Trust is among the most important commodities in the world, and it is in increasingly short supply. The 2020 Edelman Trust Barometer, a yearly survey that takes stock of levels of trust in business, government, media, and nongovernment organizations, unfortunately found that none of these entities command trust from most people. It may be too early to gauge the impact of the ongoing global coronavirus (COVID-19) crisis on trust, but there is skepticism about some of the decisions leaders are making during the pandemic. In this environment, it is helpful to examine how institutions and individuals can help restore trust and, even more specifically, what role finance professionals can play.

Finance professionals are responsible for not only keeping track of an organization’s money; they also must accurately account for it, as well as for future projections of revenues, profits, and losses. Being responsible for finances requires not just technical competence but the highest ethical standards for conduct. Those professionals who work in finance and accounting can and should be leaders in promoting ethical practices within their organizations. In doing so, they can provide a shining example to others that fraud, waste, and illegal conduct will not be tolerated.

The supreme importance of ethical conduct has been a hallmark of the IMA (Institute of Management Accountants), which is why the organization has a statement of ethical professional practice enshrining “Competence, Confidentiality, Integrity, and Credibility” in members’ professional behavior. And while certain behaviors are easy to recognize as ethically compromised, the challenge sometimes comes when finance professionals who consider themselves to be ethical are unsure of when a practice is truly in violation of ethical guidelines. That is why IMA prioritizes ethical education and has made it a core competency of the CMA (Certified Management Accountant) curriculum.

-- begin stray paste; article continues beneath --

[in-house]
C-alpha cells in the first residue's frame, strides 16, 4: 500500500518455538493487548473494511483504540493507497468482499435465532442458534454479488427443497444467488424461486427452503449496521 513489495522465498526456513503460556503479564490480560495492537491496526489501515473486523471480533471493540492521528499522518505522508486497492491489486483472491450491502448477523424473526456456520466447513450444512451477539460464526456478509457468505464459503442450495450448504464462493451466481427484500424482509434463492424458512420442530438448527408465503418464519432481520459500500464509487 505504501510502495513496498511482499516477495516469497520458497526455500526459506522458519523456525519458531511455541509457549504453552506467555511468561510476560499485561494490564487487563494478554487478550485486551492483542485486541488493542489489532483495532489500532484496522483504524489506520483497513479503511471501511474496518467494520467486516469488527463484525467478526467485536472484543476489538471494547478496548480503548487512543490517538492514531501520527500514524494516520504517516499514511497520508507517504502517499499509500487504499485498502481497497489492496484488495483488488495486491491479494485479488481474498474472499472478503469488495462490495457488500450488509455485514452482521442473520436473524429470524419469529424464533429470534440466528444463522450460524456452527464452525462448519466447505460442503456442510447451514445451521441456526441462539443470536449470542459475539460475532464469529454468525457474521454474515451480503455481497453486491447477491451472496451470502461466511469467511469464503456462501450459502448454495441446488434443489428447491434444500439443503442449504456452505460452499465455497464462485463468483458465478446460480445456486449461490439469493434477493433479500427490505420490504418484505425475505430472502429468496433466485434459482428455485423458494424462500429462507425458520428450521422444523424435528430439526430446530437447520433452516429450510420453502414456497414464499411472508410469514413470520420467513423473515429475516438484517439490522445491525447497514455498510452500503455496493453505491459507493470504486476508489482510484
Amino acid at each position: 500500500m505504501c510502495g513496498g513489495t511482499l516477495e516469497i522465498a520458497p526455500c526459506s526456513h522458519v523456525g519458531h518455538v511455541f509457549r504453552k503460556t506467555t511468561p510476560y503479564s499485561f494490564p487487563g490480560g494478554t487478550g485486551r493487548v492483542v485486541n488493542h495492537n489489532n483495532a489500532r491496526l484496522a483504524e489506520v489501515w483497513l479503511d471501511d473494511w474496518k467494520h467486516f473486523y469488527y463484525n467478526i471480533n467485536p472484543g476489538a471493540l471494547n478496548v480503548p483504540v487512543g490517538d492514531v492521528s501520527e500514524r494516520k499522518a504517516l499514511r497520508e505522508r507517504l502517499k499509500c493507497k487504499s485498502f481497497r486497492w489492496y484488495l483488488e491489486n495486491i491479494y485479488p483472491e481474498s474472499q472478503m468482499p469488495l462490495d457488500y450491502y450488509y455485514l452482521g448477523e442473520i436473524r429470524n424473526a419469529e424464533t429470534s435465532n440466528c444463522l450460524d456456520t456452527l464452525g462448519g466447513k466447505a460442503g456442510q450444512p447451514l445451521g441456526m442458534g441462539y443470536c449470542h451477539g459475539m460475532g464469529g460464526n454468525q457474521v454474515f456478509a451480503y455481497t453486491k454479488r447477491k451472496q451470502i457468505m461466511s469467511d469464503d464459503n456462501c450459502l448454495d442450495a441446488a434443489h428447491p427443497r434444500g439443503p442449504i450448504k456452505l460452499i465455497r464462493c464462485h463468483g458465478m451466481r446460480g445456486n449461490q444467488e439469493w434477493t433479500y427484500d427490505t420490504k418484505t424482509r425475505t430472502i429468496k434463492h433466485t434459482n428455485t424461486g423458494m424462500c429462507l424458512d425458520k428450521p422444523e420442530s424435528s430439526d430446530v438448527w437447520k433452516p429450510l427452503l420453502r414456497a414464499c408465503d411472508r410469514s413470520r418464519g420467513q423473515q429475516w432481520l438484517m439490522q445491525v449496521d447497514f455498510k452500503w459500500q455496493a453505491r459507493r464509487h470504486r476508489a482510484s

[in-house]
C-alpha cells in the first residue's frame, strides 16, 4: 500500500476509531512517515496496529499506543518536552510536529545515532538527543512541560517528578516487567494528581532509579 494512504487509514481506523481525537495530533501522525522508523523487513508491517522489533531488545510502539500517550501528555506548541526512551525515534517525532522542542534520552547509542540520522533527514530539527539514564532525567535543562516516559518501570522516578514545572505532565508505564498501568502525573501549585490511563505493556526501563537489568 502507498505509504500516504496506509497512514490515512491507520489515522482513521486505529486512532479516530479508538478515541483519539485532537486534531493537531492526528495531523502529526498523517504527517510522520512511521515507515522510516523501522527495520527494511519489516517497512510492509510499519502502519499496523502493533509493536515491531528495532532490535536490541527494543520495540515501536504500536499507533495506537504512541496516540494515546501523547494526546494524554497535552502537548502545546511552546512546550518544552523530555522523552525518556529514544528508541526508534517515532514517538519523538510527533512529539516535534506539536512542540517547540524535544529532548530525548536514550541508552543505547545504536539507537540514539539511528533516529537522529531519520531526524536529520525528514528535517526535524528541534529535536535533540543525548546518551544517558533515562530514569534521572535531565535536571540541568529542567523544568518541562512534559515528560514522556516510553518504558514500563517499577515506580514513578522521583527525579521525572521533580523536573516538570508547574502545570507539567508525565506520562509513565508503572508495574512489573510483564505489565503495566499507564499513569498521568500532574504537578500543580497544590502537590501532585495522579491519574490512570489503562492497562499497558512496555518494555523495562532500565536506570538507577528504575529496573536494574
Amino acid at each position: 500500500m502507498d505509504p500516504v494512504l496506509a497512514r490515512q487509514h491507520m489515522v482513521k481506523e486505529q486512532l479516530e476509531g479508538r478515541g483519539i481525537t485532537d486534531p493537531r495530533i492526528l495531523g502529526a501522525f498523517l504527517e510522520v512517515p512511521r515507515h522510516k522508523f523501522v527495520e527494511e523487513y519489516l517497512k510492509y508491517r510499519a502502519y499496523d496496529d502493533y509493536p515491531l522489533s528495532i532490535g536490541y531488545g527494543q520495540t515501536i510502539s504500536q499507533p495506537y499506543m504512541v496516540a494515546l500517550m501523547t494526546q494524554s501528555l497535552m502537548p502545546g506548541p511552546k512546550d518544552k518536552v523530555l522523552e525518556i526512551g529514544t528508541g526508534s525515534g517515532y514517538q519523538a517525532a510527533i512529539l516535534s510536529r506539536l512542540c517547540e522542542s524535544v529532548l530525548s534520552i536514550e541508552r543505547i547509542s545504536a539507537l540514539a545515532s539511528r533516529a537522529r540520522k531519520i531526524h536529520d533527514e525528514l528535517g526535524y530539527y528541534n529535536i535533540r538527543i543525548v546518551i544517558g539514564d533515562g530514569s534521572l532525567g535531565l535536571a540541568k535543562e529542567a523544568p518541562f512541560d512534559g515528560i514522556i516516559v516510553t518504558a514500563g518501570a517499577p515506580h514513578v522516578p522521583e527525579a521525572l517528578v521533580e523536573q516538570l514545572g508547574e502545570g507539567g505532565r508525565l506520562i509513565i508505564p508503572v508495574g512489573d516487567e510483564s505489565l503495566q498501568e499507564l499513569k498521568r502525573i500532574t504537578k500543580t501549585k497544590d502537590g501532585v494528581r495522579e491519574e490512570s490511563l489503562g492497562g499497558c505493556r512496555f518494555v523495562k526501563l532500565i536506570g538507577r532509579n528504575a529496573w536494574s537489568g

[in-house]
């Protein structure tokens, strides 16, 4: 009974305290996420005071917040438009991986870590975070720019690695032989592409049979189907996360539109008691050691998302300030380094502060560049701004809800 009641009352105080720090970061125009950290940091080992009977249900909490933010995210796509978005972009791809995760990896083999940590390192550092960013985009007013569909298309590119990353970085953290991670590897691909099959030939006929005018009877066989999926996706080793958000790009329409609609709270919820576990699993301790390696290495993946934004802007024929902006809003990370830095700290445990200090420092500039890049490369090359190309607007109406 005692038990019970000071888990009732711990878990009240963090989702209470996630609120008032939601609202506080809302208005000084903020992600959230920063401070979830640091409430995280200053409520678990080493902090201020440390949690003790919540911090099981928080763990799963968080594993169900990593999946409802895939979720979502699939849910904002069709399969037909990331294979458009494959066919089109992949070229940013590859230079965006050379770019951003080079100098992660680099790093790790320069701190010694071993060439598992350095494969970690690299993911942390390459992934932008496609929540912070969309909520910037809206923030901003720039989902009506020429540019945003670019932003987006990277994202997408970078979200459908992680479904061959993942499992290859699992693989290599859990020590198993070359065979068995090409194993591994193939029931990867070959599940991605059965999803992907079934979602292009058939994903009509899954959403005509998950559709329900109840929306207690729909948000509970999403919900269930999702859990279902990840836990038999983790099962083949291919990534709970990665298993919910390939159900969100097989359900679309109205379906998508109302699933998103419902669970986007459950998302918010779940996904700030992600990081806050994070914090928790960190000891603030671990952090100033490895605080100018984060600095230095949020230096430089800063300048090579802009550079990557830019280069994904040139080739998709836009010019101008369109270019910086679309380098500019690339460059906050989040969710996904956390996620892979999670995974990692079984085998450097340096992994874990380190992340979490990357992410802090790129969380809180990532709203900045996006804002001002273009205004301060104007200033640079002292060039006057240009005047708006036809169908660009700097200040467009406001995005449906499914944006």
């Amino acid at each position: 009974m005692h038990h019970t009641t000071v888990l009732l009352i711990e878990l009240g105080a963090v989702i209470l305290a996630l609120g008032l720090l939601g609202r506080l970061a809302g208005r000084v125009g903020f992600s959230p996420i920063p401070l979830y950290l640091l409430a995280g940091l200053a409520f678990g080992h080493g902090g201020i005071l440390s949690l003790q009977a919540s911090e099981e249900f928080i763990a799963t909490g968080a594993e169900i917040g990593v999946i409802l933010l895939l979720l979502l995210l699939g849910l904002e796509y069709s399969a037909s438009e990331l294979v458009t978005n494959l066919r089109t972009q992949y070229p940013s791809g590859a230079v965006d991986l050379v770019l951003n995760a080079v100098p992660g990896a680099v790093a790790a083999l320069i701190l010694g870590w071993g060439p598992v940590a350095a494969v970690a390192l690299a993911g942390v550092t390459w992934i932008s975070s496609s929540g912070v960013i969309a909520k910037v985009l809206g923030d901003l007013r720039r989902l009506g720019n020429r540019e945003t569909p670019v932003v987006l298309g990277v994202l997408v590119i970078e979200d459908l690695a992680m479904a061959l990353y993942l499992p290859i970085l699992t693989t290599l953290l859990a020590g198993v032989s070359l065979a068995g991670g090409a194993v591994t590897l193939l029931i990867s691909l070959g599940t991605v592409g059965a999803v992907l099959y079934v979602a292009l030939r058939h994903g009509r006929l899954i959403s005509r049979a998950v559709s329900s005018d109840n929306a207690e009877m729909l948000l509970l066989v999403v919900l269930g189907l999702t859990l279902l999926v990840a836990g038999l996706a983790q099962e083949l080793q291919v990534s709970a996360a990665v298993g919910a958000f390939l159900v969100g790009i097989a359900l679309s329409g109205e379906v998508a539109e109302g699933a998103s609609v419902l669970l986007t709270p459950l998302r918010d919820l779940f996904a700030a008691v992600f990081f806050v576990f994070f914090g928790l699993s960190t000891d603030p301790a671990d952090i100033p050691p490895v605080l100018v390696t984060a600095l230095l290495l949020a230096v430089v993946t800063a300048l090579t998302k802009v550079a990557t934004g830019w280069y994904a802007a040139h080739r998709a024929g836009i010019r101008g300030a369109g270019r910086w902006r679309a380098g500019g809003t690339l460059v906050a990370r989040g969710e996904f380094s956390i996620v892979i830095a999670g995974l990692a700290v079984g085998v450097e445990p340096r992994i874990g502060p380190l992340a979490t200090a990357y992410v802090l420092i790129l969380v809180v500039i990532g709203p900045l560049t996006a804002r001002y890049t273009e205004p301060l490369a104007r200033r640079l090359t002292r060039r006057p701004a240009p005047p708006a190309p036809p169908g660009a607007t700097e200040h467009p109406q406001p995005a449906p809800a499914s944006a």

Finance leaders, however, can further take the lead on ensuring ethical behavior in organizations—and in the process, help rebuild trust in institutions—by doing the following:

  • Understand which practices are unethical. Some practices, such as fraud or embezzlement, are not only blatantly unethical but illegal. But what about misrepresenting information to influence shareholders or other stakeholders? What about withholding crucial information to prevent a backlash? What about failing to be transparent with all information, financial or otherwise? These actions may sometimes be illegal, and may other times not be illegal, but are still unethical. Knowing the difference between what is simply legal and what is both legal and ethical is key for all finance professionals, and this distinction should be articulated in financial education as well as organizational policy.
  • Help build ethical corporate cultures. It is important for leaders in an organization to promote ethics. Leaders need to ensure that codes of conduct filter down through the entire organization. There are instances where someone may not know that their conduct is unethical because they have not received proper training on how to recognize and navigate ethical dilemmas. Serving as role models, finance leaders can put ethics front and center, insisting on full compliance with ethical guidelines throughout the finance function. This is ultimately an investment in the finance department and whole organization, because an ethical corporate culture will be far less hospitable to those who would commit fraud, mislead others, or compromise on transparency.
  • Acknowledge and address the consequences of unethical behavior. Sometimes professionals can do something unethical without realizing it. Yet once an act has been deemed unethical, professionals need to be fully transparent about what happened, how it happened, and what they will do to prevent it from happening again. Leaders should take violations of ethical conduct seriously and address the causes and ramifications while working to rectify the situation.

These guidelines for ethical behavior apply across professions and industries, but they are even more important for those in the finance profession. To help rebuild trust in our world, our profession needs to embrace a culture of ethics—and it can start with each and every one of us who plays this critical role within our organizations.

Susan E. Bos, CMA, CPA, CFE, is the deputy treasurer of Washtenaw County, Michigan, and a member of IMA’s Committee on Ethics.